Valli Gets 1 Year of Probation for Battery Conviction : Court: The wife of ‘60s singing star is also ordered to serve 40 hours of community service for striking a Moorpark restaurateur.


The woman arrested for the most famous slap since Zsa Zsa Gabor hit a Beverly Hills policeman was sentenced Thursday to one year’s probation.

Randy Valli, the 39-year-old wife of ‘60s singing icon Frankie Valli, was also ordered to serve 40 hours of community service.

Ventura County Superior Court Judge Herbert Curtis handed down the sentence just two days after rejecting Valli’s motion for a new trial.


The timing of the sentence was unexpected.

Defense attorney Louis “Chuck” Samonsky had planned to appeal the case and ask Curtis to set a future sentencing date.

But on Thursday, Curtis called the attorneys into his chambers and told them he wanted the case to end now.

Samonsky said the judge indicated he had no intention of sending Valli--who has no criminal record--to jail for a first-time misdemeanor battery offense.

Samonsky called his client, a Calabasas resident, from the Ventura courthouse and the two agreed to immediately proceed with sentencing, even though she was not present.

During a brief proceeding, prosecutor Allyson Kimmel asked the judge to impose a two-day jail sentence and five days of work furlough--a common sentence for first-time battery offenses, she said.

But Curtis said unsupervised probation and community service were appropriate. The judge’s only caveat was that Valli pick a new charity in which to serve her community service hours. She already volunteers at her children’s school and at other aid organizations.


Curtis suggested she try a church or hospital.

“I want her to do something different,” he said.

Valli could face six months in jail--the maximum term for misdemeanor battery--if she violates probation by committing another crime.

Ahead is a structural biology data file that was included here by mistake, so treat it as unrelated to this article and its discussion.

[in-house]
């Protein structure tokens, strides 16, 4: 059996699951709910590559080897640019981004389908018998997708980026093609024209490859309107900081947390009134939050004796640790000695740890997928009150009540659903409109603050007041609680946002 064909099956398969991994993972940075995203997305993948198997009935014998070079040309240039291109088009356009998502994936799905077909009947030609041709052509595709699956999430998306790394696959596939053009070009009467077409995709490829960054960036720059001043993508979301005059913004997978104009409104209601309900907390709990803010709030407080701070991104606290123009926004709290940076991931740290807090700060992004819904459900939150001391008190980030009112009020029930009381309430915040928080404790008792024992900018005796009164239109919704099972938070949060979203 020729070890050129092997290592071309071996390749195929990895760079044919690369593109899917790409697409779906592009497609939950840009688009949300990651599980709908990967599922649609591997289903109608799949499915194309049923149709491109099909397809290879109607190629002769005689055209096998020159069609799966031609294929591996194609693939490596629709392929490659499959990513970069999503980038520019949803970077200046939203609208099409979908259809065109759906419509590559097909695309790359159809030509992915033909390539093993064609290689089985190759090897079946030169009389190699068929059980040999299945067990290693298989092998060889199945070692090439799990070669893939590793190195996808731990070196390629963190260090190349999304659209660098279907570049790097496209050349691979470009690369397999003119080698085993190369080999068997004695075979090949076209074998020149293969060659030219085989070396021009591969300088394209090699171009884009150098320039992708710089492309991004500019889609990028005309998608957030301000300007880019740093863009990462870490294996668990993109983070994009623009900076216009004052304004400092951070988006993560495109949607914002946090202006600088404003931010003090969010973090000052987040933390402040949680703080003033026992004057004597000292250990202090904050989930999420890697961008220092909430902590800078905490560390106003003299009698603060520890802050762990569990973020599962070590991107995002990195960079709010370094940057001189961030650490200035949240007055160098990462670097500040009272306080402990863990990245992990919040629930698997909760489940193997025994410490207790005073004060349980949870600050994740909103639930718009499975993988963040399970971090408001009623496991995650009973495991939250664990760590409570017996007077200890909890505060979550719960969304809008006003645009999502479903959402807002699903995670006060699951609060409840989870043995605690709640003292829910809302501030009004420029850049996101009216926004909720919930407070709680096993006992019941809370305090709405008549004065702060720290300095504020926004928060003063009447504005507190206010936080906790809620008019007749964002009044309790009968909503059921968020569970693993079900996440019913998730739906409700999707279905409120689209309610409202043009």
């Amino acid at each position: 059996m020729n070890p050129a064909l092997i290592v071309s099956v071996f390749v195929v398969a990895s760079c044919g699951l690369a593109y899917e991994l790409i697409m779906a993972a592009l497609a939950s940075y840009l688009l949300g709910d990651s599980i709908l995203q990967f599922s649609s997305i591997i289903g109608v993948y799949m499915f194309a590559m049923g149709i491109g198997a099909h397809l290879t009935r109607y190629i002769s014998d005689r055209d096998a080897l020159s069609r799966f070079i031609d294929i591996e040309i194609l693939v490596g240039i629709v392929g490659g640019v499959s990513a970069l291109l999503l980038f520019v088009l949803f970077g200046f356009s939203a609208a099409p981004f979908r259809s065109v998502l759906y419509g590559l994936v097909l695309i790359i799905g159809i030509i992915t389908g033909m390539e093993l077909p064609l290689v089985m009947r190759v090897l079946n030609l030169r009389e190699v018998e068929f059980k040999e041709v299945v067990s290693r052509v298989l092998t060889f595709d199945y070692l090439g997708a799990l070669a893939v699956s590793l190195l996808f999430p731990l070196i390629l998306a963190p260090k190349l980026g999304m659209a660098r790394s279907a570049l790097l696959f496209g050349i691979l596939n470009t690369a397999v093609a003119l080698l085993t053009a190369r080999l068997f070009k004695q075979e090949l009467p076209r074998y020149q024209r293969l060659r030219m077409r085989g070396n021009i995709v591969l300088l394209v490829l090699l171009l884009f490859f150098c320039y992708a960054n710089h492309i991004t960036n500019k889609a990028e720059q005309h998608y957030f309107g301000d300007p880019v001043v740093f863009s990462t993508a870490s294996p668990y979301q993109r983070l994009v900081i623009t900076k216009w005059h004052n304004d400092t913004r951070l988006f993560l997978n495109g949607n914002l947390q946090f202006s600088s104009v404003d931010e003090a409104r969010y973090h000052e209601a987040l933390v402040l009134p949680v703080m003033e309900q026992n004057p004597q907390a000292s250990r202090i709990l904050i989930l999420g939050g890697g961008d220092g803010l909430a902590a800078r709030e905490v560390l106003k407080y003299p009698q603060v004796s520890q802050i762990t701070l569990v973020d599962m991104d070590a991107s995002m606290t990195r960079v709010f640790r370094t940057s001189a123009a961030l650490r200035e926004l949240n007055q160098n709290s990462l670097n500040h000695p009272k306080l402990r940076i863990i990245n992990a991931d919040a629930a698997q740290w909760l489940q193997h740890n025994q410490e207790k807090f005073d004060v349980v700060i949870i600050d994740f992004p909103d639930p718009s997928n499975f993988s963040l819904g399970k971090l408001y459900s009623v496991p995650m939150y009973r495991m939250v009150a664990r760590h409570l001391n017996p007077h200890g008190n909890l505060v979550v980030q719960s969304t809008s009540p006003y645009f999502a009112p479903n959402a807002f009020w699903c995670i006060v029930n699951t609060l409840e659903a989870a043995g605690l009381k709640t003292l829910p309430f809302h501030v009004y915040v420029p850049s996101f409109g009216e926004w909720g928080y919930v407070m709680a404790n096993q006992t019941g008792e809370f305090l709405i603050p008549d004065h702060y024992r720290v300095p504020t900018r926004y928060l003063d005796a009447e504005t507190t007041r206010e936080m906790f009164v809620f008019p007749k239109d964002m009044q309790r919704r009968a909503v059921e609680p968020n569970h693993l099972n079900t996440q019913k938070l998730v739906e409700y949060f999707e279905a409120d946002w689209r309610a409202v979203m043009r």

Outside the courtroom, Kimmel said she had no complaints with the sentence. Samonsky had a mixed reaction.

“I’m pleased this is over,” he said. “But we have to live with that verdict.”

In May, a Ventura County jury deliberated one day before finding Valli guilty of battery.

The decision so outraged Samonsky that he asked Curtis to immediately strike the ruling, saying evidence presented at trial did not support a conviction. Curtis refused.

According to some accounts, Valli struck owner Sandra “Alex” Sofsky after being asked to leave the upscale Secret Garden restaurant in Moorpark because Valli and her dinner companions were being loud, rude and critical of menu prices.

The Vallis were dining with singer Frankie Avalon and his wife, Kay. All four testified it was Sofsky who was being rude and loud.

Randy Valli told jurors she never slapped Sofsky but pushed her accidentally while trying to catch her balance after Sofsky allegedly grabbed her by the shoulders and tried to boot her from the building.


After the trial ended, Samonsky filed a motion for new trial, alleging a male juror made angry, biased remarks about Valli’s defense team during deliberations. He said the remarks may have tainted the deliberations.

In June, a hearing was held on those allegations and eight jurors were called to testify. Three told the judge a male juror had made derogatory remarks on Samonsky’s role in a Ventura County murder case. But they all said the comments did not influence their verdict.

At one point in the proceedings, the forewoman testified that deliberations in Valli’s case became angry and heated. She told the judge she felt coerced by other jurors to convict Valli. She said those jurors suggested the defendant had to be guilty because she had hired a “high-powered” attorney.

The forewoman said one juror threw a set of jury instructions at her for disagreeing, while another remarked, “I hate that celebrities always get off the hook.”